May 27, 2003 8:16 AM PDT
Microsoft brings Office to business IM
The software giant said the application will now be called Office Real-Time Communications Server 2003. The branding change comes nearly two months after the company said the product would be called Real-Time Communications Server 2003. The software was developed under the code-name Greenwich.
RTC Server will have one principal function when it is released in the summer: convincing businesses about the merits of enterprise instant messaging. Microsoft is trying to sell a secure IM client to companies already using its server software.
Enterprise instant messaging has become a new market that technology heavyweights such as IBM, Sun Microsystems, America Online and Yahoo are all scrambling to dominate.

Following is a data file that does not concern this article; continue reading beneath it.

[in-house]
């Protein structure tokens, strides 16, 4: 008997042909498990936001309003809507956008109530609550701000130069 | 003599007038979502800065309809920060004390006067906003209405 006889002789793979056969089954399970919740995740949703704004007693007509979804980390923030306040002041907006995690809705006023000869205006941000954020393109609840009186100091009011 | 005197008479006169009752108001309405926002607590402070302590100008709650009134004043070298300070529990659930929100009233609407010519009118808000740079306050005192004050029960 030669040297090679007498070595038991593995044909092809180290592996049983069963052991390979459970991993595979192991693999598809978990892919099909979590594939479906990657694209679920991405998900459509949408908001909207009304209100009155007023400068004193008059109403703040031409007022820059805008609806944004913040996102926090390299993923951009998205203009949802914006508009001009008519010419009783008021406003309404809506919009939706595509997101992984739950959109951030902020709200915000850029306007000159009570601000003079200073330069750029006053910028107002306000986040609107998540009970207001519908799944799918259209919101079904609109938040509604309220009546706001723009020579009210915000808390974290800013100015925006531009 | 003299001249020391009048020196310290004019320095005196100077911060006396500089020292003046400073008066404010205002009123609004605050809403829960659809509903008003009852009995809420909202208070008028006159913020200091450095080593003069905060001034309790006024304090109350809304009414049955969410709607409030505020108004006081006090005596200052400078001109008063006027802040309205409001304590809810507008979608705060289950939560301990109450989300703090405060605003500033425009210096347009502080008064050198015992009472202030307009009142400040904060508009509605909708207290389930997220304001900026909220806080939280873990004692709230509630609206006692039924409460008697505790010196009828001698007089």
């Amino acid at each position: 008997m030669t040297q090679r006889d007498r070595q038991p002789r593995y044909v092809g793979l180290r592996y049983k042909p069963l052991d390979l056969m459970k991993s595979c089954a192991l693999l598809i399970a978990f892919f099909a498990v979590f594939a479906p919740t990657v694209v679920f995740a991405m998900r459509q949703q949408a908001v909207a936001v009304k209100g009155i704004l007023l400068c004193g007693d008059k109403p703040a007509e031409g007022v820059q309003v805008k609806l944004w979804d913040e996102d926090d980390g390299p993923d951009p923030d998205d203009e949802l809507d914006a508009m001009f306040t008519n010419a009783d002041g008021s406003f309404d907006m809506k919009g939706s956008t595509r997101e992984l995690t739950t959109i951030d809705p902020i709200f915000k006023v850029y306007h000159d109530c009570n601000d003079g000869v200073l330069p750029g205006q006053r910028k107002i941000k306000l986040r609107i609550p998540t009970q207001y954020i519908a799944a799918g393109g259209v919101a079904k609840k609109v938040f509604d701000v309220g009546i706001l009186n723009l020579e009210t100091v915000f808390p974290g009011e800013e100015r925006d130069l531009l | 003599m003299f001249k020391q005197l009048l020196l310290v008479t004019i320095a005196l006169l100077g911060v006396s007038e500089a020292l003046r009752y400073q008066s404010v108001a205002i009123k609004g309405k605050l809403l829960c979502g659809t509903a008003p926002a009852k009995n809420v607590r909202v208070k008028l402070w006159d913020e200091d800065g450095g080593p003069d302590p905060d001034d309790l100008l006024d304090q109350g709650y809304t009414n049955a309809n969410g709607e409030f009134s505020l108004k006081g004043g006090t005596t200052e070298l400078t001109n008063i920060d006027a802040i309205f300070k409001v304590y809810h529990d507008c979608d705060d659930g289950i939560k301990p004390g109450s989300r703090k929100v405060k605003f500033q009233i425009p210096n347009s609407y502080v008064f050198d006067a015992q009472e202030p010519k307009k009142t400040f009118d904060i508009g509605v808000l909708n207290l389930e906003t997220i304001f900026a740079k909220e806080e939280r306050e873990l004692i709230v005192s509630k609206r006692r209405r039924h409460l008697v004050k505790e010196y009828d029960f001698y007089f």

The interest stems from instant messaging's grassroots proliferation in the workplace. Since IM allows real-time exchange of text messages between people, the technology has become a popular way for employees to communicate with one another and with business contacts. This has posed a conundrum for industries that embrace IM's effectiveness while fearing the difficulty of managing the security of its communications flow.
Leaders in consumer instant messaging like AOL, Microsoft's MSN and Yahoo, which have amassed hundreds of millions of nonpaying users, all have launched enterprise IM products. And established software vendors, including Microsoft, IBM and Sun, are using their inroads into corporate technology departments to sell their own products.
While Microsoft hopes companies will use RTC Server to set up their corporate IM networks, the company has loftier ambitions for the software. Company executives, including Chairman Bill Gates, are touting RTC Server as a platform for communications features such as Net phone calls and videoconferencing. The company is hoping RTC Server will be the bridge between PCs and telephones.